Summary: Although we sometimes have feelings of condemnation, if our faith is in Jesus alone, there is no condemnation for us! Paul reassures Gentiles and Jews alike that even though we have all failed repeatedly, if we are in Christ, we are forgiven and free - no
Intro: Michael Breissen was a new father, and he was not about to let his wife’s first Mother’s Day pass uncelebrated. But she was a nurse, and on that particular Sunday was working at the local hospital, and they weren’t able to celebrate together at home. So Michael plunked his new son, Jason, in the baby carrier, drove to the hospital, and in front of all the patients and co-workers he surprised Miriam with candy and flowers and balloons that said, "World’s Greatest Mom."
-It was a great Mother’s Day. But after celebrating, it was time for Miriam to go back to work, and Jason and Michael to go back home. Michael gathered all the things that had been part of the celebration: the candy, flowers, and balloons. It wasn’t as much fun taking those things out to the car as it was taking them in to the hospital for the surprise. He begrudgingly tossed the candy on the front seat and got the flowers arranged on the floor where they wouldn’t tip over. He pulled the balloons in out of the wind and got everything arranged, and headed home.
-On the way home, people began to honk their horns and flash their lights at him. He didn’t realize what was going on until he hit 55 miles per hour on the highway. He heard a long scraping noise go down the roof, followed by a loud thump. He watched in horror in the rearview mirror as the baby carrier bounced off the trunk onto the highway and began to slide along behind the car.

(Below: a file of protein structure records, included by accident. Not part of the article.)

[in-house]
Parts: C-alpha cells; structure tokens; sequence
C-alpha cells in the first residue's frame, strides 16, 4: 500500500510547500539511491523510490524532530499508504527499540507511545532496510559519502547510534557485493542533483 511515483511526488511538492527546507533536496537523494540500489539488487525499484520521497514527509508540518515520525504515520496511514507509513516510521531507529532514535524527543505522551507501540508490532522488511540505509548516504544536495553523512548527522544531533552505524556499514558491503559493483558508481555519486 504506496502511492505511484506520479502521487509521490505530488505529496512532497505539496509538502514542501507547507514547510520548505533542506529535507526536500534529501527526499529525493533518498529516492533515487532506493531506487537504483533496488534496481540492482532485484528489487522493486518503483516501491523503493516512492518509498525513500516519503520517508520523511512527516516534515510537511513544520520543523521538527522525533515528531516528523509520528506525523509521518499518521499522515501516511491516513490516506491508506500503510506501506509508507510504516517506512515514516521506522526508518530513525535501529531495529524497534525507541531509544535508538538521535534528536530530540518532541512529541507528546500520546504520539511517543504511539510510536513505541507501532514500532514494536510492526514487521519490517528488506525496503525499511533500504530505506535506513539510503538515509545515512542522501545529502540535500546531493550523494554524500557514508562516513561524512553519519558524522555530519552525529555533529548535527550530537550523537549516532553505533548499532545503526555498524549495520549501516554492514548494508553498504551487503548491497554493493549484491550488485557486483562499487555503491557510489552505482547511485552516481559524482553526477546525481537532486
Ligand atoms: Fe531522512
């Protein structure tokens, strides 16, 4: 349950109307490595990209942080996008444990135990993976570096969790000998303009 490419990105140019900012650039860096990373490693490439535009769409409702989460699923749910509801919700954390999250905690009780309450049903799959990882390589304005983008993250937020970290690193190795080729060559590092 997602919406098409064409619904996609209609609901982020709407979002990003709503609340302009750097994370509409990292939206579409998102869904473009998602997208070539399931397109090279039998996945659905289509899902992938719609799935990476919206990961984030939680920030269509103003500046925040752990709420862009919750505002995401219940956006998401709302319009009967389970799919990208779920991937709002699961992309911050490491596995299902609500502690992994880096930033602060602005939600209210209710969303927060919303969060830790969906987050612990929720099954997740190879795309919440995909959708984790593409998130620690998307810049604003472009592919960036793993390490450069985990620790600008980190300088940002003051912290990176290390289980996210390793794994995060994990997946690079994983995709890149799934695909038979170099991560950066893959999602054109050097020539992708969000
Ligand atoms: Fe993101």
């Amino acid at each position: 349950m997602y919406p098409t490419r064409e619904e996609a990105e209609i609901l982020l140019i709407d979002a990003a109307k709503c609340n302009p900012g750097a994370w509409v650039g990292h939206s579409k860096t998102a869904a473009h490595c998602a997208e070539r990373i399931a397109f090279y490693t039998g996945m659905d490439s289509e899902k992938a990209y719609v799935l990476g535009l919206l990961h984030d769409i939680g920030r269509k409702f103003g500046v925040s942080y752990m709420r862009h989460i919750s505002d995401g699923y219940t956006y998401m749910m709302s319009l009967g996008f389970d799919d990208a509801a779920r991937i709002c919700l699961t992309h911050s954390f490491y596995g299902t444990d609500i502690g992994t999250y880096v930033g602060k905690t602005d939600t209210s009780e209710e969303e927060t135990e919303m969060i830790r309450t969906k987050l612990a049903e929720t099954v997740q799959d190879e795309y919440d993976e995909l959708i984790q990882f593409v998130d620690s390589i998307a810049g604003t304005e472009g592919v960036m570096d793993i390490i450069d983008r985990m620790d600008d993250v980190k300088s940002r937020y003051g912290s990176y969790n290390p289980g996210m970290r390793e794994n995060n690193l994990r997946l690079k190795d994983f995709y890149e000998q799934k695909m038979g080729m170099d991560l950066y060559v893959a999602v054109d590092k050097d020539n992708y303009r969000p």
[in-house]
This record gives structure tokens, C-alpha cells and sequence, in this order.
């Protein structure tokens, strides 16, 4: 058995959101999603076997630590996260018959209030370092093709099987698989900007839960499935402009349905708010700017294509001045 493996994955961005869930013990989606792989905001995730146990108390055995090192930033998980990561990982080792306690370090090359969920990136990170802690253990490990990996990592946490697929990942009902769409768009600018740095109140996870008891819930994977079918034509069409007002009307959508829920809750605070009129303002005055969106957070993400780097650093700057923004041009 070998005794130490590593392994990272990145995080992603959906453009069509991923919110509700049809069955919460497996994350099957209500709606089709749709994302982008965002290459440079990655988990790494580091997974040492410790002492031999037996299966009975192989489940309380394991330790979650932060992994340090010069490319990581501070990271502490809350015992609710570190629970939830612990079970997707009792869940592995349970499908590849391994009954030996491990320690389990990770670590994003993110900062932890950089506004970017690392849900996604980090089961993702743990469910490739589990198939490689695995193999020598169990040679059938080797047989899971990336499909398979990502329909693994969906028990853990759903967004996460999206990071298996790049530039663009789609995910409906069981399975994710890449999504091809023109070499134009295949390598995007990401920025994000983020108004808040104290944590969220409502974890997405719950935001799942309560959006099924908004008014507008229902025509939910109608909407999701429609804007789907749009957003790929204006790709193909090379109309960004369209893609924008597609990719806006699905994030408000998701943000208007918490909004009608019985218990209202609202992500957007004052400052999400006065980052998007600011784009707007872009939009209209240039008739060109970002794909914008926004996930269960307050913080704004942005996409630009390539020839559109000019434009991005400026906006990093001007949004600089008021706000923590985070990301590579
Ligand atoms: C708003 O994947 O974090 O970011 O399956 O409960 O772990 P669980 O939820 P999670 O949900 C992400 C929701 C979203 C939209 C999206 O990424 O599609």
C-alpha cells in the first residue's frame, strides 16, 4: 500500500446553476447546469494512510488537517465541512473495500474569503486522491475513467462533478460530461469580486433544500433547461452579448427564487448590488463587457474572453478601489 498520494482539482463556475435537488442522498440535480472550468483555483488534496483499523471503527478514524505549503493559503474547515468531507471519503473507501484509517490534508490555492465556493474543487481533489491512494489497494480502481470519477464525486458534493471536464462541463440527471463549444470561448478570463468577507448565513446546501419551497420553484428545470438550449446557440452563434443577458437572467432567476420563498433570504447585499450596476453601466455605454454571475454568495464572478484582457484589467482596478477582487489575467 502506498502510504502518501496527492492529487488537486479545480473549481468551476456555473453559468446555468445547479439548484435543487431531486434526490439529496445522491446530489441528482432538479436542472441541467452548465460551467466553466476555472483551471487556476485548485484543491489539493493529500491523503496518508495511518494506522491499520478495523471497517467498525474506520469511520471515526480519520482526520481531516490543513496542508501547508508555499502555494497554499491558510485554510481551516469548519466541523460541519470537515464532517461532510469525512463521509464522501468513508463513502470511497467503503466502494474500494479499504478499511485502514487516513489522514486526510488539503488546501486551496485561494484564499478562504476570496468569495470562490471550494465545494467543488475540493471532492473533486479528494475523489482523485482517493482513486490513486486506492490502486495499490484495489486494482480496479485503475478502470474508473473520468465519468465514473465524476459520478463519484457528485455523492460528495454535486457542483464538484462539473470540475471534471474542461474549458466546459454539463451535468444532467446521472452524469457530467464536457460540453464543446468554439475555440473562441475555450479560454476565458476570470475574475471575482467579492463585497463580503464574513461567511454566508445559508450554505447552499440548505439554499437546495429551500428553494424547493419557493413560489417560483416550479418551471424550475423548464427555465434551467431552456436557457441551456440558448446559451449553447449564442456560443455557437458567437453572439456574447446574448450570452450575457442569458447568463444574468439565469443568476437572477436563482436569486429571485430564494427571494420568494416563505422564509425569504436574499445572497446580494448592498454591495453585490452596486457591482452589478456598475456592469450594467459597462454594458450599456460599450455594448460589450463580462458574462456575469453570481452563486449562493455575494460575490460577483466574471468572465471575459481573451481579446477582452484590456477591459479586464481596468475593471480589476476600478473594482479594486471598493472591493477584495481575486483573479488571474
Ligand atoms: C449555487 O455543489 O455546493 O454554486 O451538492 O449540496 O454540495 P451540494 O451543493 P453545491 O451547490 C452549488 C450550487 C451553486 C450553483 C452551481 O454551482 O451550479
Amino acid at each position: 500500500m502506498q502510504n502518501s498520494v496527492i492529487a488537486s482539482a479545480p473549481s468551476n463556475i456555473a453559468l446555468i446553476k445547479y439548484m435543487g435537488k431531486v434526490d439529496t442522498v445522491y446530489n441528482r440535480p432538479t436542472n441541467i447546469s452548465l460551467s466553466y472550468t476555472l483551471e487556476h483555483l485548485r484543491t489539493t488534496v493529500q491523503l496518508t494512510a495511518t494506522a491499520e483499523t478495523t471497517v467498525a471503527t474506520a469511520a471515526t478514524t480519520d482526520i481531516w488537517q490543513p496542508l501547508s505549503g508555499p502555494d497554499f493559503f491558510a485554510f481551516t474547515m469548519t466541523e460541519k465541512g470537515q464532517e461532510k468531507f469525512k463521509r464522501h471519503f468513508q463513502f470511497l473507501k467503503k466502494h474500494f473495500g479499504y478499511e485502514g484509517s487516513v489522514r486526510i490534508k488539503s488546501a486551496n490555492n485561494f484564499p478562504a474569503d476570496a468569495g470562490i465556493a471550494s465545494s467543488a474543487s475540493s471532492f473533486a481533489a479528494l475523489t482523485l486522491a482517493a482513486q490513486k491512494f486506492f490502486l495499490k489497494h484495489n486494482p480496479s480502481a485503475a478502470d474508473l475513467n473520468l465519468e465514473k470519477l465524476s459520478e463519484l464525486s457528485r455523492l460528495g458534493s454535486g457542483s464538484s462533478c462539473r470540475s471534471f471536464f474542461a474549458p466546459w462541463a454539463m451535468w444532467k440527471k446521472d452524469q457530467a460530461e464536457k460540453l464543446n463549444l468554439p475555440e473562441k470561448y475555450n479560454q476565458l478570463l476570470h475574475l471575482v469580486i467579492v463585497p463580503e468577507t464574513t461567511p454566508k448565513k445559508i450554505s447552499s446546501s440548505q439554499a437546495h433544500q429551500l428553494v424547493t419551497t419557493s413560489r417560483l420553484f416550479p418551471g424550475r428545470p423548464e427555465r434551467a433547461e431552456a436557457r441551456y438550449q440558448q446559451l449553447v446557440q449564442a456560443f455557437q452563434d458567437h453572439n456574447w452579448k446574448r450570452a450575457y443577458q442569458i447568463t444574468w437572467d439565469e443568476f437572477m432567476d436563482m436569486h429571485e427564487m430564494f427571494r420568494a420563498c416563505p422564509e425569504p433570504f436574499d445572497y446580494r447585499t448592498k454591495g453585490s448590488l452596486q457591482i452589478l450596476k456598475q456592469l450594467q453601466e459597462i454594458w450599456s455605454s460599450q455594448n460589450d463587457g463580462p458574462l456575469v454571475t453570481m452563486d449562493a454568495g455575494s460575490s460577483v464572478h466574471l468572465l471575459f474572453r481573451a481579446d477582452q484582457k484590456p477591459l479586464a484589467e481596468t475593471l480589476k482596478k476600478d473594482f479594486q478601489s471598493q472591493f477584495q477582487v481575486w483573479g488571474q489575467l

-Michael screeched to a halt. He ran back down the highway to the baby carrier. Jason was okay. As the waves of guilt and fear and relief began to wash over him, Michael fell on the highway and began to sob, which did not stop a passing policeman from writing him up, nor the local newspaper from writing a story about it. A reporter interviewed Miriam, who showed amazing understanding. She said, "It’s so unlike him. He really is a good father."
-While there’s a part of us that says, "How could he?" there’s another part of us that relates to Michael Breissen. We recog-nize all the mistakes we have made, the dumb things we have done born out of hurry or frustration or distraction. We know that there is enough Michael Breissen in us that we could be guilty of such things too. It’s all part of being human.
-The eighth chapter of Romans begins with one of the greatest promises in all the Bible. "Therefore, there is now no condemnation for those who are in Christ Jesus." Just those words alone are cause for hope and celebration – if only we really took them to heart! The significance of the fact that in spite of our sin, God doesn’t condemn us is overwhelming in and of itself. But when you read that verse in light of chapter 7, the personal application of its truth is even more moving. (Intro. Adapted from Tim Bond’s sermon on Rom. 8:1-4, sermoncentral.com)
-We’ve all spent time living in chapter 7. Now, I embrace the view that Paul’s vexation or exasperation at his inability to do the right thing is a picture of his life before he met Jesus. Nevertheless, the reality for most of us is that we’ve experienced some of Romans 7 even after coming to Christ. But God speaks through Paul to tell us that even when we fail again and again, there is no condemnation for those who are in Christ Jesus. There is security in our relationship with God. If we are in Christ, we don’t need to wonder if God is angry with us. "There is no condemnation for those who are in Christ Jesus." If you have a personal relationship with Jesus, you don’t need to fear God’s wrath. "There is no condemnation for those who are in Christ Jesus." When God looks at you, He doesn’t see a wretch, He sees a son or daughter.